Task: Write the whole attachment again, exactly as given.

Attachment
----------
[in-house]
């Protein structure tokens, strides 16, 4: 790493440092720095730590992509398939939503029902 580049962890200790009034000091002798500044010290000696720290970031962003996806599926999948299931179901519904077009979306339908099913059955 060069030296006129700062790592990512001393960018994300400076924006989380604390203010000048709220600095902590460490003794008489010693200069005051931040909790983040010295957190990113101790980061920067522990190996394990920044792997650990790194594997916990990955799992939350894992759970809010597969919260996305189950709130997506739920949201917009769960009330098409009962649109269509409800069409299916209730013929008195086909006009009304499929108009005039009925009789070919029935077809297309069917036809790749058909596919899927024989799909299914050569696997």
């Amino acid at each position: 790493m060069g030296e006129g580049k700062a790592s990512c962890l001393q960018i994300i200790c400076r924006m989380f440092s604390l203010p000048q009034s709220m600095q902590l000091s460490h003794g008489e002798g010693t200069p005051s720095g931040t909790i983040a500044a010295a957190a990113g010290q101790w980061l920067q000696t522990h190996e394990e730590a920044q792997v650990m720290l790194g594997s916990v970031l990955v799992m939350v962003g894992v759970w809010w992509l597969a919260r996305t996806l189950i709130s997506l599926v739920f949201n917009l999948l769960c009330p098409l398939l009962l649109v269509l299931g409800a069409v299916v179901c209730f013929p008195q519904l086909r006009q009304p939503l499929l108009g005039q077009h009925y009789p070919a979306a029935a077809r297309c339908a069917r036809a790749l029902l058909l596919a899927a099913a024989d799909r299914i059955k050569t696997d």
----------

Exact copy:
[in-house]
């Protein structure tokens, strides 16, 4: 790493440092720095730590992509398939939503029902 580049962890200790009034000091002798500044010290000696720290970031962003996806599926999948299931179901519904077009979306339908099913059955 060069030296006129700062790592990512001393960018994300400076924006989380604390203010000048709220600095902590460490003794008489010693200069005051931040909790983040010295957190990113101790980061920067522990190996394990920044792997650990790194594997916990990955799992939350894992759970809010597969919260996305189950709130997506739920949201917009769960009330098409009962649109269509409800069409299916209730013929008195086909006009009304499929108009005039009925009789070919029935077809297309069917036809790749058909596919899927024989799909299914050569696997």
């Amino acid at each position: 790493m060069g030296e006129g580049k700062a790592s990512c962890l001393q960018i994300i200790c400076r924006m989380f440092s604390l203010p000048q009034s709220m600095q902590l000091s460490h003794g008489e002798g010693t200069p005051s720095g931040t909790i983040a500044a010295a957190a990113g010290q101790w980061l920067q000696t522990h190996e394990e730590a920044q792997v650990m720290l790194g594997s916990v970031l990955v799992m939350v962003g894992v759970w809010w992509l597969a919260r996305t996806l189950i709130s997506l599926v739920f949201n917009l999948l769960c009330p098409l398939l009962l649109v269509l299931g409800a069409v299916v179901c209730f013929p008195q519904l086909r006009q009304p939503l499929l108009g005039q077009h009925y009789p070919a979306a029935a077809r297309c339908a069917r036809a790749l029902l058909l596919a899927a099913a024989d799909r299914i059955k050569t696997d």